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Accueil du site → Doctorat → États-Unis → 1999 → Constructing power through an irrigation organization : A case of state -society -individual relationships in rural Turkey

American University Washington (1999)

Constructing power through an irrigation organization : A case of state -society -individual relationships in rural Turkey

Acikalin, Oya

Titre : Constructing power through an irrigation organization : A case of state -society -individual relationships in rural Turkey

Auteur : Acikalin, Oya

Université de soutenance : American University Washington

Grade : Doctor of Philosophy (PhD) 1999

Résumé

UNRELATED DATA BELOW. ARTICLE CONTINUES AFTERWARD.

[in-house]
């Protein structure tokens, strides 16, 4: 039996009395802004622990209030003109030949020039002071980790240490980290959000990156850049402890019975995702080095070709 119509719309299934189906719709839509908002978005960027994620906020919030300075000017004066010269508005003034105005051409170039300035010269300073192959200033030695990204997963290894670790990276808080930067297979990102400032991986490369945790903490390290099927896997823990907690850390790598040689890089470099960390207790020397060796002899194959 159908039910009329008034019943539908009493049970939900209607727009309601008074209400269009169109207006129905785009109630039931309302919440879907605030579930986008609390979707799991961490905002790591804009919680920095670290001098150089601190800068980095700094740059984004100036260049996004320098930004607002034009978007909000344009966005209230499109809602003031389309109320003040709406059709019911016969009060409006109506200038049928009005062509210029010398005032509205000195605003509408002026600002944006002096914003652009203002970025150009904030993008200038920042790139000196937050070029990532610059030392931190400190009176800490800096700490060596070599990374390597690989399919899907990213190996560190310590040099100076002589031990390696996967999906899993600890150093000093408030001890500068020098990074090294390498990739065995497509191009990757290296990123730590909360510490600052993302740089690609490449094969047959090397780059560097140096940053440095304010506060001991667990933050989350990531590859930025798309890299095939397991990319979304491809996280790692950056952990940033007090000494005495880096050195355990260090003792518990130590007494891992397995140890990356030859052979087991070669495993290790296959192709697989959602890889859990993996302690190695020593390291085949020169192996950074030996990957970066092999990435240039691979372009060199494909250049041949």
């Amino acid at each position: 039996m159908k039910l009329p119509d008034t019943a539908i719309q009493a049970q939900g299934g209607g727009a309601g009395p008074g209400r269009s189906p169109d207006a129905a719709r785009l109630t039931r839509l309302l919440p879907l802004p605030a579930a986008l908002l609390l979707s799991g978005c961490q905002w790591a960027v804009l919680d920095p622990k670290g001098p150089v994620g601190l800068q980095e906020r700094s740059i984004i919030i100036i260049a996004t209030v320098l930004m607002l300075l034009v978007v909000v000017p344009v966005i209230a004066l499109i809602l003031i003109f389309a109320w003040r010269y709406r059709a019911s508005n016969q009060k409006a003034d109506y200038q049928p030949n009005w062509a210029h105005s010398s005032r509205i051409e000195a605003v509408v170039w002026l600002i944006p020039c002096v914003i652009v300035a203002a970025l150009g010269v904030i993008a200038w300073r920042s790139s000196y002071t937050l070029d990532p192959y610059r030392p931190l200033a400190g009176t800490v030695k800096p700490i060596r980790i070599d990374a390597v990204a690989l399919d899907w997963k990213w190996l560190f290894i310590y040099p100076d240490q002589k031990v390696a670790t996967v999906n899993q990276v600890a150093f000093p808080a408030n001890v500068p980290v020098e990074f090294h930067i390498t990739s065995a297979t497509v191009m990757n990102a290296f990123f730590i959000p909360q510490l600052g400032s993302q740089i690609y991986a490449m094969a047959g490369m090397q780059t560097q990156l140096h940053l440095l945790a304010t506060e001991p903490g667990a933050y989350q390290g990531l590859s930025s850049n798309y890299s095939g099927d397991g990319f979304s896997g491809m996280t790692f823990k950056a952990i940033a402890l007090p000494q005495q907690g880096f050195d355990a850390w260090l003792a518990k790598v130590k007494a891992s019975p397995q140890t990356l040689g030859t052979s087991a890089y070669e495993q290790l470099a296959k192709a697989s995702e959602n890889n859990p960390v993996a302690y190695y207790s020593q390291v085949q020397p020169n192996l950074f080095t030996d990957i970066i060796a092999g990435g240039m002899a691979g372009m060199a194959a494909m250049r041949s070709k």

This study is based on field research conducted on an irrigation organization (Akdeniz Sulama Birligi) and two settlements (Davultepe and Tece), located in Icel Province in the Southern Anatolia Region of Turkey ; this region is one of the most integrated into national and international centers. The main objective of this study is to explore the role of an irrigation organization in transforming itself and its wider environment. The main question is : how do socially embedded interactions in the organizational process affect the success or failure of a collective action for irrigation ? Attempts to change ways and means of thinking and acting are analyzed within the framework of power relationships. The mutual effects of some key structural factors and daily interactions that have given way to changes in (or the reproduction of) existing forms, rules, rule making and implementation styles are the main focus of this study. It is argued that the approach suggested in this study overcomes the difficulties posed by the "participation for efficiency" perspective, and thus provides more useful tools to obtain satisfactory information for creating credible rules that are necessary for the sustainability of both natural resources and rural populations. Data reveal that the rules have been revised or altered in the process. As the organization gained particular characteristics and functions, it became a relatively autonomous entity and an institution in itself. Resource availability, community characteristics, organizational structure, and external relations, particularly the relations with the state, are found to be sometimes independent and at other times intervening structural factors that affect the success of the organization. Conscious efforts at communication, critical evaluation, and elimination of the asymmetric sources of power from the irrigation process are found to be the most important endogenous factors regarding the success of the organization.

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